First Nations artist shares Tsimshian versions of Pokemon

Check out this mix of Japanese video game characters and the design work of the local First Nations.

Chase Gray had been interested in art since high school but didn’t really follow it until early 2021.

When his hands were having trouble crocheting, he turned to digital art. Gray, who is Musqueam and Tsimshian, took his ancestral background and mixed it with his childhood playing Pokemon on a Gameboy he got when he was six.

“I thought I was gonna screw it up, I’ll just draw a bit and see where this goes,” says Gray Vancouver is great. “I like Pokemon; always since I was a little kid.”

“I just wanted to do things that I had never seen before and thought would be cool,” he adds.

While Pokemon was the focus, there were other designs too. Some, like Digimon or Studio Ghibli pieces, are similarly inspired by pop culture. Others, like a train or a space shuttle, are still not traditional themes, but they don’t come from pop culture.

“It’s like finding topics that people my age and anyone can relate to and getting them to see them from an indigenous perspective,” says Gray.

He notes that his work is in the Tsimshian tradition (with ovids and U-shapes), although he is currently learning Salish designs (with crescents, trigons and negative spaces).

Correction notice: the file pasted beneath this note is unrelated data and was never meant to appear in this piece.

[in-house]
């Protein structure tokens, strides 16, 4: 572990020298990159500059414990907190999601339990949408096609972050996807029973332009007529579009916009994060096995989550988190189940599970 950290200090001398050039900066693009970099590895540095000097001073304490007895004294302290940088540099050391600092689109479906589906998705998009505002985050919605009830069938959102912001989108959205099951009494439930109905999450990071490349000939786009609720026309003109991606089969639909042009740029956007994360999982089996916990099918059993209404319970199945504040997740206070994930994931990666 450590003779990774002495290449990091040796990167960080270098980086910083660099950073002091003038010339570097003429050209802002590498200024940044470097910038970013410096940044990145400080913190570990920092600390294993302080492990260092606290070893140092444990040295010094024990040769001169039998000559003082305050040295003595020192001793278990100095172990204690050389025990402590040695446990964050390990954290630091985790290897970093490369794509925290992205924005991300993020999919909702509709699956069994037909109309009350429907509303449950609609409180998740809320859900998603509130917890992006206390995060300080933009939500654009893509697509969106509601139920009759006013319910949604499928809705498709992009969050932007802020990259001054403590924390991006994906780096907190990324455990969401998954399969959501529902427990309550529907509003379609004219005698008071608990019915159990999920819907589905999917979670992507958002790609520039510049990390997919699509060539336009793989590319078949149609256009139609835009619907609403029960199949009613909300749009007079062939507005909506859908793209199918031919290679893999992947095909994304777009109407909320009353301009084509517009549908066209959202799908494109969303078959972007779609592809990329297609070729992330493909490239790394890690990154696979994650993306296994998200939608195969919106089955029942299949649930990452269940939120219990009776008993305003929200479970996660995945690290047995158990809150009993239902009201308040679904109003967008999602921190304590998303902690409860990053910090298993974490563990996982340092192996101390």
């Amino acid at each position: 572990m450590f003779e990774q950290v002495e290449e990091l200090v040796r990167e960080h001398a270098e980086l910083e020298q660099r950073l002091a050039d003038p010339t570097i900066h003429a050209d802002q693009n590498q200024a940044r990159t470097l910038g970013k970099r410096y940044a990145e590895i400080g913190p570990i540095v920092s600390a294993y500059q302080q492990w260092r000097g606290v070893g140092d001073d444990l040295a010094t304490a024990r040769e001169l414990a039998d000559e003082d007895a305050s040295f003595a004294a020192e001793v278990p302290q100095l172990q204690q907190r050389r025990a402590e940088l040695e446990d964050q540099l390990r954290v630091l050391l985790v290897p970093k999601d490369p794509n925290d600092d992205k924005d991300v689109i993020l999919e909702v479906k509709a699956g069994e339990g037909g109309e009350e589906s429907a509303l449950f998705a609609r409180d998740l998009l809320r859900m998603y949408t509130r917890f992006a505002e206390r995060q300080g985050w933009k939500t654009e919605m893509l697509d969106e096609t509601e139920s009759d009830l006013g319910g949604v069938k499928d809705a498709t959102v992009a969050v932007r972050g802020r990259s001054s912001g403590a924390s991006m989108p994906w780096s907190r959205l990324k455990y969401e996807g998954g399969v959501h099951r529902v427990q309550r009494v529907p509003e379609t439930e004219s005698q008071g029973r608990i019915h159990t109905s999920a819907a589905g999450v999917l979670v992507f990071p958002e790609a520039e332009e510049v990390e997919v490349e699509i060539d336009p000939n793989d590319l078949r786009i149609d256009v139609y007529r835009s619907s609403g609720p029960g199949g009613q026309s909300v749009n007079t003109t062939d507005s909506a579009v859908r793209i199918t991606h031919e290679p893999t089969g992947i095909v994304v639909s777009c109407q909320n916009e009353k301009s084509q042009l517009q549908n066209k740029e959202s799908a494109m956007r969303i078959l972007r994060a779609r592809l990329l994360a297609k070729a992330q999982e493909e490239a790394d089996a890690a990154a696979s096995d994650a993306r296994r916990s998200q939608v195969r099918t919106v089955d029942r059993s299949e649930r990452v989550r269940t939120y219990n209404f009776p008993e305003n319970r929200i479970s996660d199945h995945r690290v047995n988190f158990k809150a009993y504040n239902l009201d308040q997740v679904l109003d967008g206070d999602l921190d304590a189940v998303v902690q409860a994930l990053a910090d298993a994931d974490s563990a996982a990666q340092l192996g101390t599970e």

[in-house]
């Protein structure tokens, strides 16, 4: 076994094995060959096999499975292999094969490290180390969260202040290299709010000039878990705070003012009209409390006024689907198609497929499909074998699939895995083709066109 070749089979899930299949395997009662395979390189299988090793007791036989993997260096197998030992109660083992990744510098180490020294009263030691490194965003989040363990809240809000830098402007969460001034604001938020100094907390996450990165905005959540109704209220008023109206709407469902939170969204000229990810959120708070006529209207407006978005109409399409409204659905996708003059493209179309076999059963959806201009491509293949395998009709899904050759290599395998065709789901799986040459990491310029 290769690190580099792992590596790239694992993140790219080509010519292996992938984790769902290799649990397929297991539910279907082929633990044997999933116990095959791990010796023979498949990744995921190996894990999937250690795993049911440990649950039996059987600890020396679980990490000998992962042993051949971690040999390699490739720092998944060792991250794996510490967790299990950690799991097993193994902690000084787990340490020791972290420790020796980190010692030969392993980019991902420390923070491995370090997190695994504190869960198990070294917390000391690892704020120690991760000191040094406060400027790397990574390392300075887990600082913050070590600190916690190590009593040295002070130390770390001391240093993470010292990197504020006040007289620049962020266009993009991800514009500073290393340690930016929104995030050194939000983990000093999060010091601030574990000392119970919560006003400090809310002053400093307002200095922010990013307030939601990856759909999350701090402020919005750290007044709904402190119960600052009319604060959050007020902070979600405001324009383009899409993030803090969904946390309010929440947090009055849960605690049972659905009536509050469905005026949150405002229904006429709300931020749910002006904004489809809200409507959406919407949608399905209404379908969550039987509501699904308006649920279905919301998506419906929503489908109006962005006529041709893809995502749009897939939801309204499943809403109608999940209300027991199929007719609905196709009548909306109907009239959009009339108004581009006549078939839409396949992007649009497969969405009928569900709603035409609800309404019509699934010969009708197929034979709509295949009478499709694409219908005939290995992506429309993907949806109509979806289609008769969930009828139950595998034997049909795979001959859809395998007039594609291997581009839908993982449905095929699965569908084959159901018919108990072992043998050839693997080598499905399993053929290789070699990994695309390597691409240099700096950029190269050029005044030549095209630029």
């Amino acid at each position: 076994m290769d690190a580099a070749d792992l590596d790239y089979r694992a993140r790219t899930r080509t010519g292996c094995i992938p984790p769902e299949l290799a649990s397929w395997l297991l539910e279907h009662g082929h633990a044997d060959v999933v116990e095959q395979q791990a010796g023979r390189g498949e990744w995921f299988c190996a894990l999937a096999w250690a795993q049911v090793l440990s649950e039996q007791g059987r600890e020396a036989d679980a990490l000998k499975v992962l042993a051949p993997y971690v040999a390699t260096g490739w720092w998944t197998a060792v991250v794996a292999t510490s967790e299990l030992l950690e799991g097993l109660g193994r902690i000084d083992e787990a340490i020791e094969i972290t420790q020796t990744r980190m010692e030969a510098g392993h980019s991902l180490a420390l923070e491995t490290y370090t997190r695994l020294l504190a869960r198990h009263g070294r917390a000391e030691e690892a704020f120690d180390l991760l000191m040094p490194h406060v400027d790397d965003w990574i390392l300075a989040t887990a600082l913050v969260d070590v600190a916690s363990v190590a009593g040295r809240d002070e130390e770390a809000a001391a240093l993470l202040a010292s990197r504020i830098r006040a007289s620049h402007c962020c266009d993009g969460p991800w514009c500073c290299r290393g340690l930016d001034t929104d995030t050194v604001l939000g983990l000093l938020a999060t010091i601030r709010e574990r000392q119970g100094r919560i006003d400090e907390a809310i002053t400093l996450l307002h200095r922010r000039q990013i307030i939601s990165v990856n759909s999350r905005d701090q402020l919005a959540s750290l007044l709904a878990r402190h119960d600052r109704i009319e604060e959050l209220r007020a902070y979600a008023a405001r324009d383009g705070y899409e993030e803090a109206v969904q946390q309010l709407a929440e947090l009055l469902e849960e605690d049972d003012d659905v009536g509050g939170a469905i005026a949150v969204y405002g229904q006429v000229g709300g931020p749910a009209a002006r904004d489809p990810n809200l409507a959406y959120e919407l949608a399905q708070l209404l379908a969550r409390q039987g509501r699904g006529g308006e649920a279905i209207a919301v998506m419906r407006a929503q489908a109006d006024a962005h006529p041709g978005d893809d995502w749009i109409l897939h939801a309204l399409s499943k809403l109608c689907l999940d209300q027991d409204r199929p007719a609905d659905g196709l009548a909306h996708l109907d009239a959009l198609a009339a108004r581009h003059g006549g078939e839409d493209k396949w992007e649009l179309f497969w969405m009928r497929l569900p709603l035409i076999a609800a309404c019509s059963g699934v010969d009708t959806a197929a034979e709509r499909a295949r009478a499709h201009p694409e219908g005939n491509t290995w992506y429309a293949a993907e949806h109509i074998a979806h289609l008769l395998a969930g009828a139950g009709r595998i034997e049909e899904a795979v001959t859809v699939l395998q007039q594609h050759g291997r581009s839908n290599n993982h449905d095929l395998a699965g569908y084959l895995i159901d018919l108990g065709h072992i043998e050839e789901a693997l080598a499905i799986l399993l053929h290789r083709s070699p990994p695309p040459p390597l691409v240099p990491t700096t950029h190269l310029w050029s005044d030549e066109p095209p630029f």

Gray has other designs, including pieces for local Pride celebrations and a design used at a Vancouver Canucks game in honor of the discovery of children’s graves on the residential school grounds; he’s also working on a new mural in downtown Vancouver. His current favorite is a circular design with a raven, an eagle, and an orca; his favorite Pokémon piece is the chandelier.

Art has now also become a business opportunity. Stickers are sold in a shop in Abbotsford that his sister-in-law works at House of Cards.

“They sell them like hot cakes,” says Gray. “It’s the perfect market.”

It went well enough that he labeled his purchase of Pokemon Snap a business edition as there is excellent reference material for Gray’s designs.

He notes that they can be difficult to keep in stock right now as the company he works with to print the stickers could be affected by the Fraser Valley floods (his own home was also hit by floods ).

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